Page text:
I feel like I have hit the literary jackpot these past few months. I have been picking up awesome book after awesome book; staying up late to finish one while reading another during my lunch break while listening to another every time I get in my car. The following books come highly recommended:
Daughter of Smoke & Bone by Laini Taylor takes place in Prague…and Elsewhere, a beautifully-crafted world where angels and devils (beasts) are fighting for control. Young, parent-less Karou has no idea she belongs to that other world until her current one begins dissolving from beneath her feet. Will she learn enough about herself in time to get her old life back?
Her interactions with the beings in both worlds are realistic and haunting. Love, hate, and deception are key themes throughout the book. You absolutely must visit the book’s website and explore the stunning illustrations and descriptions of the characters and Elsewhere. I recommend this book to anyone who enjoys exploring fantasy worlds and Romeo and Juliet-style relationships.
**A special thanks to Amy from ReadingTeen.net who let me borrow her copy of the book before its October publication date. Her review of the book is much more passionate and comprehensive than mine.
Purple Heart by Patricia McCormick is the story of Matt, a teenaged Soldier in the Iraq war. He wakes up in the hospital but with no recollection of how he got there. Snippets of the fire fight that caused the accident slowly come back to him, but he doesn’t want to believe what he remembers.
This powerful story of 2 teenagers and one child is set in today’s war, but, changing some terminology and location, could be set in any war in US history. The times have changed, but so much about the psychological and physical repercussions of war has not. McCormick perfectly illustrates the stark contrast between relationships of soldiers, both with the folks at home and the buddies fighting alongside them. I recommend this book to everyone.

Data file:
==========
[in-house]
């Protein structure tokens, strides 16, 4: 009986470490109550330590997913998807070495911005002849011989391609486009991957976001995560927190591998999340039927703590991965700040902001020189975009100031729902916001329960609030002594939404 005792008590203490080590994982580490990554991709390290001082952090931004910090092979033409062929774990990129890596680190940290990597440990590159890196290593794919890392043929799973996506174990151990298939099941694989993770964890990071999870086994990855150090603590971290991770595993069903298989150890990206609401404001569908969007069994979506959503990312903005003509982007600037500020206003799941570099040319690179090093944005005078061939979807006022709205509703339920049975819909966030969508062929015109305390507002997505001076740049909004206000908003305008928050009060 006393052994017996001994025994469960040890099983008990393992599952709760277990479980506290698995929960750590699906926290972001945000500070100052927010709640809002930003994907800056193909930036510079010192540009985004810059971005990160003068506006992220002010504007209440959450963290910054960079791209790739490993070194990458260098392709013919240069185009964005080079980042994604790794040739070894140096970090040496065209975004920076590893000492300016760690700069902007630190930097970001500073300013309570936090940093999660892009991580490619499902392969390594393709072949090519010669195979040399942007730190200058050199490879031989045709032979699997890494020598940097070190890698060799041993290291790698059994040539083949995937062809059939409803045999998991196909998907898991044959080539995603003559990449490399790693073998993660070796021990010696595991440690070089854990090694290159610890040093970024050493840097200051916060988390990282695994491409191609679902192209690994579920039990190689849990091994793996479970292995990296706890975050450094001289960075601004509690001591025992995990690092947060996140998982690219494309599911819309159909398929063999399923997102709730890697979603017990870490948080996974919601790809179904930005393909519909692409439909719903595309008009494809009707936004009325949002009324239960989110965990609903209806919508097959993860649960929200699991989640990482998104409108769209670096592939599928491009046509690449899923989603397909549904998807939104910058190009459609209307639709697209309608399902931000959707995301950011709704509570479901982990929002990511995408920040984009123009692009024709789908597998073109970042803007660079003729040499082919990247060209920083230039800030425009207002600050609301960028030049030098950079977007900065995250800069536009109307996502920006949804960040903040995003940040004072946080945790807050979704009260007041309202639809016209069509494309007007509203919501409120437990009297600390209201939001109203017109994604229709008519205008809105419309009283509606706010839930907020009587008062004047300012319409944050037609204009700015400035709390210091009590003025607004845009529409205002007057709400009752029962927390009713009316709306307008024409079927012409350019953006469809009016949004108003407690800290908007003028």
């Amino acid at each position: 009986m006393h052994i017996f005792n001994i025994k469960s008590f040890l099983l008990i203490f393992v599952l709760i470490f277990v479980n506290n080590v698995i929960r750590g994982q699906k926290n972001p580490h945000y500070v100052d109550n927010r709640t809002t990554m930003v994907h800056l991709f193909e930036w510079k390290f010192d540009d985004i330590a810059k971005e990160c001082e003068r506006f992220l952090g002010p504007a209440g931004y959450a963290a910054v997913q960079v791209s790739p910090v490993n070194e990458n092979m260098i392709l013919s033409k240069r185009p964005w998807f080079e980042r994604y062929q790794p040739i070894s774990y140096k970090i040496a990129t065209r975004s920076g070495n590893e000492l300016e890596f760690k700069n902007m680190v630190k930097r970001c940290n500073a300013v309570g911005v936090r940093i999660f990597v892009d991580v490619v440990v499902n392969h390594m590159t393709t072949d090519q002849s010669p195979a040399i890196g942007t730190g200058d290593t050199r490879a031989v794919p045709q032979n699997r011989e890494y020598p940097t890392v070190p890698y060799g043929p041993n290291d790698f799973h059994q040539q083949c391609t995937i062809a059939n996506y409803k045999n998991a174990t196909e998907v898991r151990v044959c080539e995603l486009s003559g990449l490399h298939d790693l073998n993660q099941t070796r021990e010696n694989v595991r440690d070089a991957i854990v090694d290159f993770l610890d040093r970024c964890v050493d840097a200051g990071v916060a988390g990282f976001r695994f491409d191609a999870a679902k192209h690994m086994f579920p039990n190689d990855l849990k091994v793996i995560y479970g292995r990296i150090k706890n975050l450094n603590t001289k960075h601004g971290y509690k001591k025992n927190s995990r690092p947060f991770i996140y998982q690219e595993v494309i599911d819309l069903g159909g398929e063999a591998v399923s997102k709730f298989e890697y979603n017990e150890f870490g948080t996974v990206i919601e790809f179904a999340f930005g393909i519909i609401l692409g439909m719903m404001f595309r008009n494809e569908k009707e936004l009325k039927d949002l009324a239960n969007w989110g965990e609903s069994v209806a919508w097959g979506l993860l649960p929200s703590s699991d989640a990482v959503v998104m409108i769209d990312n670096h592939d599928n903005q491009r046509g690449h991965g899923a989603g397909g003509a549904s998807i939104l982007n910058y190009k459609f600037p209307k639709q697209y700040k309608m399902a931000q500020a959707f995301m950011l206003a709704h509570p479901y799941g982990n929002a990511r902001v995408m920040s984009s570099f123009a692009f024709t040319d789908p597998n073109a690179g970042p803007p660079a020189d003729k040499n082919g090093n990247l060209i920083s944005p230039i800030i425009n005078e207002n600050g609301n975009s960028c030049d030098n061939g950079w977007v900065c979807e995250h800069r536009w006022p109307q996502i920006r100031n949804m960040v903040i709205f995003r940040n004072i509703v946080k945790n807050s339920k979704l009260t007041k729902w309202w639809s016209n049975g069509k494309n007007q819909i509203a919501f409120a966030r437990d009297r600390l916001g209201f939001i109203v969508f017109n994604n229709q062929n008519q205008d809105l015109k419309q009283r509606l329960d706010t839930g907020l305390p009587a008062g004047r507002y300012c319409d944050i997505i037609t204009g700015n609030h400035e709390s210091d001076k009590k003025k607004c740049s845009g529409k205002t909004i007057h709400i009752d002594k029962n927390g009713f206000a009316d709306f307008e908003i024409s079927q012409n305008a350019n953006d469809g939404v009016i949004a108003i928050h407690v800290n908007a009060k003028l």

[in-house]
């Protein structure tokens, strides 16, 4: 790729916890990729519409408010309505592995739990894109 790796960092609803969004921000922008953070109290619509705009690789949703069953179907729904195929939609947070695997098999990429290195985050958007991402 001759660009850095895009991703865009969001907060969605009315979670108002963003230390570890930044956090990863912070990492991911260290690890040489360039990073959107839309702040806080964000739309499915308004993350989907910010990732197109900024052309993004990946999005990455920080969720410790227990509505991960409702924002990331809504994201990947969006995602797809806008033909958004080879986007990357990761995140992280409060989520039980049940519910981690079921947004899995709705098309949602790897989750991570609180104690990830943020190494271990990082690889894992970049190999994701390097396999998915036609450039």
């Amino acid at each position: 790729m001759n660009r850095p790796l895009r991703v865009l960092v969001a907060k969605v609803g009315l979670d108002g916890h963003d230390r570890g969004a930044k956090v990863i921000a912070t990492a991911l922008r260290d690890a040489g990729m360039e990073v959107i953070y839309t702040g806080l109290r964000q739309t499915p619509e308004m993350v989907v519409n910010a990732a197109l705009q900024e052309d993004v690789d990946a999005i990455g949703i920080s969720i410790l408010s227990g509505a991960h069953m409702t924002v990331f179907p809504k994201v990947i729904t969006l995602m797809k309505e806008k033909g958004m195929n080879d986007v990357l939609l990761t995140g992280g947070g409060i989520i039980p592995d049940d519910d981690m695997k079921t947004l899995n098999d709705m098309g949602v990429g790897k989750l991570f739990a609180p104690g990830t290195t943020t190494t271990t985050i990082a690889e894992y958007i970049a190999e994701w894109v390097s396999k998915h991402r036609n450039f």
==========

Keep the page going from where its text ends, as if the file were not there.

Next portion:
I was honored to spend the day with Patricia McCormick when she visited Loudoun County as the author of our 1Book1Community title, which I blogged about here. In one day she met with teens at the county’s alternative school and the juvenile detention center. She fielded their questions with grace and honesty, and really engaged them. I will forever be a big fan of hers.
Blackout by Connie Willis is a history major’s dream novel. The book follows half a dozen contemporary (year 2060) historians who time-travel to major historical events in order to get a better idea of the reality of the time, event, people, etc. One historian’s mission is to observe acts of heroism in every-day folks during WWII. Another’s is to study the children voluntarily orphaned when parents were advised to evacuate their children during the Blitz.
The novel is peppered with astonishing true facts that were deemed by historians not crucial to the story, when in fact they are what humanize such major events. The people escaping the bombings in the underground tube stations who put on plays to entertain their peers. The caretakers of orphans who put their own families on hold to ensure the safety and well-being of their charges. These are incredible stories that I am sad to say I never knew before. I recommend this book to history lovers. The dialogue languishes at times and many internal thoughts are repeated, making the book an unnecessary 500 pages. But if you pride yourself on slogging through the not-fabulous parts to reap the benefits of the entire thing, this is the book for you. A sequel Fallout picks up right where Blackout leaves off.
There will be more. 🙂